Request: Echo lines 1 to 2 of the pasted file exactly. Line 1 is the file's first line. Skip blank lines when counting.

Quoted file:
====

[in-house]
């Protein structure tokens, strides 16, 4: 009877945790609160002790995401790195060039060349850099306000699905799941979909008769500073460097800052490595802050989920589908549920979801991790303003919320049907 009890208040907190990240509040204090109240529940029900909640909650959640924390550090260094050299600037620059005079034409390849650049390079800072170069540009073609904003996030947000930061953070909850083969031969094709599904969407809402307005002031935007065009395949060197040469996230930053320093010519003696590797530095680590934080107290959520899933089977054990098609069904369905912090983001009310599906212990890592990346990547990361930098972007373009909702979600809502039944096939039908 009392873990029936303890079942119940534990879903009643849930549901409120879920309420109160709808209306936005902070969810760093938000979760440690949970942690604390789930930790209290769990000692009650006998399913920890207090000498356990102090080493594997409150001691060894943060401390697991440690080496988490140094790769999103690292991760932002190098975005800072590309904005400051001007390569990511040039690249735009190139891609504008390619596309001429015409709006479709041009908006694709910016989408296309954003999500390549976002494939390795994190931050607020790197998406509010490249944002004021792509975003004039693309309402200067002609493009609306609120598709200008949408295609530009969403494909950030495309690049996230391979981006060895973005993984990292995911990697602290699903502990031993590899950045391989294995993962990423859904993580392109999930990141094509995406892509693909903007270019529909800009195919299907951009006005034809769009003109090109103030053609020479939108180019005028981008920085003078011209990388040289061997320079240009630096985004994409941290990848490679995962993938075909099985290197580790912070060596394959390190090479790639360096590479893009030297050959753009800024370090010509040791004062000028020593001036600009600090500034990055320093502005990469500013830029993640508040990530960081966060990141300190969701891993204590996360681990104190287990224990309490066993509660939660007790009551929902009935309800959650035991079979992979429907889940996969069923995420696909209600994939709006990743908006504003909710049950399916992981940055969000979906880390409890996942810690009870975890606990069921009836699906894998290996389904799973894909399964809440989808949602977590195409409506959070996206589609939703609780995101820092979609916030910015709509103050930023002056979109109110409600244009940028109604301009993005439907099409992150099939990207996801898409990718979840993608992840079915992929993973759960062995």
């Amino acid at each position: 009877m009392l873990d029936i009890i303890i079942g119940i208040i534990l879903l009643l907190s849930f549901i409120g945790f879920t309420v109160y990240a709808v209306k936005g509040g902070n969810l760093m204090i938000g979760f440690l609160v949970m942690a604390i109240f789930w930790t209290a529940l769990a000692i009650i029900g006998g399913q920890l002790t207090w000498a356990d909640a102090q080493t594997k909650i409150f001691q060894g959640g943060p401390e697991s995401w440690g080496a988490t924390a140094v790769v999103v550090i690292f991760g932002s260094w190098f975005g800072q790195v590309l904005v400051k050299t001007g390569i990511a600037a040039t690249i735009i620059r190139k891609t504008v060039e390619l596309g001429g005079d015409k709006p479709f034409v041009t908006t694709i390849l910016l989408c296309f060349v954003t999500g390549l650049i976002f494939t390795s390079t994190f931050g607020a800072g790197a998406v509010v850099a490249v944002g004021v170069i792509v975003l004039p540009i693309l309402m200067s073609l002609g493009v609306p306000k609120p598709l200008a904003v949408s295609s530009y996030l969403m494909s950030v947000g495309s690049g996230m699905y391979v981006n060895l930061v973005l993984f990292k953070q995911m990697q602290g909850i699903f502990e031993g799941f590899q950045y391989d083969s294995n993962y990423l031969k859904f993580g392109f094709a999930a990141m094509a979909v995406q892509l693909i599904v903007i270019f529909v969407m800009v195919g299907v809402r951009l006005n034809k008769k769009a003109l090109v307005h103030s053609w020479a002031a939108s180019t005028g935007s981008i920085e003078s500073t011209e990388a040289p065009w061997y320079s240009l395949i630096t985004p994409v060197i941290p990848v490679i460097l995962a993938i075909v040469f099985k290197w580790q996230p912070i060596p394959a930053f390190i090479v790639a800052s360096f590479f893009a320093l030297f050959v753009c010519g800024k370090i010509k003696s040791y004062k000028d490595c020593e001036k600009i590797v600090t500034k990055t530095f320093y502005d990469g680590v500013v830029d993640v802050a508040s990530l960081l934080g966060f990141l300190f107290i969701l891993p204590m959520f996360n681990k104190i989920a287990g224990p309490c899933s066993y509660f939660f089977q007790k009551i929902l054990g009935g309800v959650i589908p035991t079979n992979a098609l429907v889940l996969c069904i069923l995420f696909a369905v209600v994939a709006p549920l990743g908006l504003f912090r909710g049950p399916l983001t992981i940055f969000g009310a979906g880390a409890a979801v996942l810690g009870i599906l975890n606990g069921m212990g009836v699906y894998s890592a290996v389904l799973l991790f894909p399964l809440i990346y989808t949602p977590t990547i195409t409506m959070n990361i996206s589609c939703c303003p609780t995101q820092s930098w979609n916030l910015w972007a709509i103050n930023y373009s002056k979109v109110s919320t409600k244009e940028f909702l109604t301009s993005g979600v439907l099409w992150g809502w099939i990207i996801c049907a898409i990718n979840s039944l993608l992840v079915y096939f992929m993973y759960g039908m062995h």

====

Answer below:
[in-house]
């Protein structure tokens, strides 16, 4: 009877945790609160002790995401790195060039060349850099306000699905799941979909008769500073460097800052490595802050989920589908549920979801991790303003919320049907 009890208040907190990240509040204090109240529940029900909640909650959640924390550090260094050299600037620059005079034409390849650049390079800072170069540009073609904003996030947000930061953070909850083969031969094709599904969407809402307005002031935007065009395949060197040469996230930053320093010519003696590797530095680590934080107290959520899933089977054990098609069904369905912090983001009310599906212990890592990346990547990361930098972007373009909702979600809502039944096939039908 009392873990029936303890079942119940534990879903009643849930549901409120879920309420109160709808209306936005902070969810760093938000979760440690949970942690604390789930930790209290769990000692009650006998399913920890207090000498356990102090080493594997409150001691060894943060401390697991440690080496988490140094790769999103690292991760932002190098975005800072590309904005400051001007390569990511040039690249735009190139891609504008390619596309001429015409709006479709041009908006694709910016989408296309954003999500390549976002494939390795994190931050607020790197998406509010490249944002004021792509975003004039693309309402200067002609493009609306609120598709200008949408295609530009969403494909950030495309690049996230391979981006060895973005993984990292995911990697602290699903502990031993590899950045391989294995993962990423859904993580392109999930990141094509995406892509693909903007270019529909800009195919299907951009006005034809769009003109090109103030053609020479939108180019005028981008920085003078011209990388040289061997320079240009630096985004994409941290990848490679995962993938075909099985290197580790912070060596394959390190090479790639360096590479893009030297050959753009800024370090010509040791004062000028020593001036600009600090500034990055320093502005990469500013830029993640508040990530960081966060990141300190969701891993204590996360681990104190287990224990309490066993509660939660007790009551929902009935309800959650035991079979992979429907889940996969069923995420696909209600994939709006990743908006504003909710049950399916992981940055969000979906880390409890996942810690009870975890606990069921009836699906894998290996389904799973894909399964809440989808949602977590195409409506959070996206589609939703609780995101820092979609916030910015709509103050930023002056979109109110409600244009940028109604301009993005439907099409992150099939990207996801898409990718979840993608992840079915992929993973759960062995």